Published November 1, 1999
America’s most celebrated college dropout had a great opportunity to boost higher education, help needy students, and strike a blow against racism, but he blew it. If Bill Gates had paused to chat with Teddy Roosevelt before launching his breathtaking $1 billion program of college scholarships last month, America would be a better place.
Gates, widely applauded, but only gingerly criticized, program for “minority” scholarships deserves further scrutiny. Unless significantly amended, his criteria for aid, if carried out, will further enflame racial tensions, delay the achievement a colorblind society, and subvert the cherished virtue of reward by merit.
But let’s start at the beginning.
The Gates Millennium Scholarships for thousands of high school seniors over the next 20 years are intended to produce more quality scientists, engineers, doctors, and educators from among America’s minorities, who, he claims, are woefully underrepresented in college. His commitment to arbitrarily preferred groups is bound to increase racial resentment.
His vague concept of “diversity” confuses the laudable diversity of cultural talents that strengthens the nation, with the self-conscious racial diversity that divides it by breeding arrogance and envy.
The debate over diversity is not new. In 1915, a time when America, not unlike today, was pondering problems of the melting pot, Teddy Roosevelt said: “There is no room in this country for hyphenated Americanism….The only absolute way of bringing this nation to ruin, of preventing all possibility of its continuing to be a nation at all, would be to permit it to become a tangle of squabbling nationalities.” (New York speech, October. 12, 1915.) What would TR say today about African-Americans, Hispanic-Americans, and other hyphenated-Americans?
By restricting his grants to specified minorities, principally blacks, Hispanics, and American Indians, Gates seems gloriously oblivious to the social consequences of his program. Racial preferences by whatever name, tend to corrupt the putative beneficiaries and antagonize those who are discriminated against.
Gates’ scholarships also violate Martin Luther King’s admonition to judge persons only on merit, not by the color of their skin. Both TR and King believed in a colorblind America—a genuine melting pot. Ward Cannerly, chairman of the American Civil Rights Institute, in an elegant understatement calls Gates plan of “using race to screen out worthy applicants…a mistake.”
By allowing “diversity” to trump merit, the plan is beset by serious academic flaws. A Gates student must have a 3.3 grade-point average—good in theory, but hardly a reliable guide. Our public high schools vary widely in academic quality and many of them inflate grades to foster self-esteem.
The Gates applicant must also submit an essay on his aspirations and commitment to community service and be nominated by a teacher or community leader. Such essays often reflect the talents of friends or teachers, and letters of reference are often unreliable.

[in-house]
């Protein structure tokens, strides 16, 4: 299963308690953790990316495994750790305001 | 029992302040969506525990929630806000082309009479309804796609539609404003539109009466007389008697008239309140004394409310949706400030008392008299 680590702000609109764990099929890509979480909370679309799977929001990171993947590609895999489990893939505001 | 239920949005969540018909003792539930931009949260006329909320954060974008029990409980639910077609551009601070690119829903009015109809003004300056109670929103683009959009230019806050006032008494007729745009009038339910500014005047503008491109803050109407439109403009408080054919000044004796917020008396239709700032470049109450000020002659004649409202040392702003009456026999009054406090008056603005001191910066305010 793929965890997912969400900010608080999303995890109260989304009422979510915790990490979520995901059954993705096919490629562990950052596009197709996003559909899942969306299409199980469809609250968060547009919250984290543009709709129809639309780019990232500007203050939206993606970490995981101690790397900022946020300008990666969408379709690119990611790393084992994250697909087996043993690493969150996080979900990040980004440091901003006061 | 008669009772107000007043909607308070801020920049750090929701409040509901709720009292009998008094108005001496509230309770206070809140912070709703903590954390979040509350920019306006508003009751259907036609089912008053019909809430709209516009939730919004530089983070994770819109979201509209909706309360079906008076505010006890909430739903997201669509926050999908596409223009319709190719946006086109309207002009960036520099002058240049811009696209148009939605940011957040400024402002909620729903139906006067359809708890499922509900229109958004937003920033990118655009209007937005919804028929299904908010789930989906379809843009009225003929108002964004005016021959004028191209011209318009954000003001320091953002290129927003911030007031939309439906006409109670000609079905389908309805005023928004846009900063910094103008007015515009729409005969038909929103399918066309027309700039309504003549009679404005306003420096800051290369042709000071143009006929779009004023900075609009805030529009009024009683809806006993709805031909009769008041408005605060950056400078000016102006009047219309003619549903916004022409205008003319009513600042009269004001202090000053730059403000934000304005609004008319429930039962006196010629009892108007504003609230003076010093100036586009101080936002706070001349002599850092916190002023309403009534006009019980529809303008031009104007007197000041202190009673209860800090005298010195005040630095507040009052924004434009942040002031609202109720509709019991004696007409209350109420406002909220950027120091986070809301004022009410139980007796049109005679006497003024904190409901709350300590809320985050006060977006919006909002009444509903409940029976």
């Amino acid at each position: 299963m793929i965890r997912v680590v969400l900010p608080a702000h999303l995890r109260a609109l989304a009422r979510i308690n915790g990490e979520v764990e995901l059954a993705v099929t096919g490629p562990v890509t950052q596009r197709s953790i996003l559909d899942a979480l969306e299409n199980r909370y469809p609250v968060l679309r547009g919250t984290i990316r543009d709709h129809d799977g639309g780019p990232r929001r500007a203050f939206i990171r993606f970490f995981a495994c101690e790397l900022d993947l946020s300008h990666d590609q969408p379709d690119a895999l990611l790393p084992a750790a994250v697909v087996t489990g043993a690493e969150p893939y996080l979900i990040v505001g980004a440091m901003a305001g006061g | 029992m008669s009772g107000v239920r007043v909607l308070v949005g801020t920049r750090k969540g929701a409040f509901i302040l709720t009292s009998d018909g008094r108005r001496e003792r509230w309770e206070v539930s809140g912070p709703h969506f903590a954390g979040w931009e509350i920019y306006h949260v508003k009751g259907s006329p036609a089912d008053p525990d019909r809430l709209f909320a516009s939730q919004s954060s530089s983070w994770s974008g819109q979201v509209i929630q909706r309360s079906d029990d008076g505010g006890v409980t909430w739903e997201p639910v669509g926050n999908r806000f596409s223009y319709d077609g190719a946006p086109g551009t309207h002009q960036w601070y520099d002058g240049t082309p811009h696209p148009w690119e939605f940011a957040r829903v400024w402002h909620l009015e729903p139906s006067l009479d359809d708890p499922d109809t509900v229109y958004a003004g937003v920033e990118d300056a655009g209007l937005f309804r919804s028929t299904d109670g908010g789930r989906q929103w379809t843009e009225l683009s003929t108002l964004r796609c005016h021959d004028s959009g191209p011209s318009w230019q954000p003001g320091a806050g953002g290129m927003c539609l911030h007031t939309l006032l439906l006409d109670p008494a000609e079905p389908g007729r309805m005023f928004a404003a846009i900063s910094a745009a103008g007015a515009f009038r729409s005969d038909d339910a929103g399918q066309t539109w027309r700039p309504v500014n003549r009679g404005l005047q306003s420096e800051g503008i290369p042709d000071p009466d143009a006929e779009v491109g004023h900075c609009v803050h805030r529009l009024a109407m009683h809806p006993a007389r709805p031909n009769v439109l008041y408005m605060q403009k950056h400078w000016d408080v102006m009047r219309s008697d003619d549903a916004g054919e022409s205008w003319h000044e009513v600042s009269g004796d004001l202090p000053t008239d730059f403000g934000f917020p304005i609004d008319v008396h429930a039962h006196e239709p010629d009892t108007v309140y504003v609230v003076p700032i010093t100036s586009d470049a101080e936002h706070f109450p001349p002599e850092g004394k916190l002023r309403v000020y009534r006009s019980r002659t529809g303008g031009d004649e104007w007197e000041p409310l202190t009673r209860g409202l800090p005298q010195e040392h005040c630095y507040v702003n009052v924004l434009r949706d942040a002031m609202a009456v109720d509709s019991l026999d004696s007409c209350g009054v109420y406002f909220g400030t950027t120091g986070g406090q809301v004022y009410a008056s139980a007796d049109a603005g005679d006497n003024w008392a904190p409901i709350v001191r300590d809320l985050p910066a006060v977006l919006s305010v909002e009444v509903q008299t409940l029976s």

To make matters worse, Gates explicitly excludes the best single measure for predicting success in college—SAT scores and similar college entrance exams. Ruling out standardized tests, admittedly less than perfect, and relying on soft criteria like dubious essays and nomination letters, is bound to yield many mediocre students whose performance will contribute to the further dumbing down in American higher education today.
Shelby Steele of the Hoover Institution put it well: “All these ingenious assaults on merit in the name of diversity suggest a loss of faith in a racial equality grounded in merit….The ‘inclusion’ we most need now is…intellectual respect—which can be gained through merit alone.” Thomas Sowell, also from Hoover, said he strongly opposes the Gates scholarships because, among other things, “race preferences undermine incentive among those he is trying to help.”
On the crucial issue of financial need, Gates is on the mark. And there are reliable ways to measure such need. Thousands of academically qualified high school students cannot afford a good college education. They deserve help and encouragement. Why, then, does he not provide scholarships to all needy students—regardless of race, creed, or color? Why discriminate against white or Asian students? The poor white coal miner’s daughter in West Virginia deserves financial help every bit as much as an equally qualified black from Harlem.
Happily, the serious flaws in the Gates program can be corrected by two simple measures: award scholarships on academic merit and financial need alone, and rely more fully on standardized academic tests. So amended, Bill Gates’ generosity will strengthen higher education.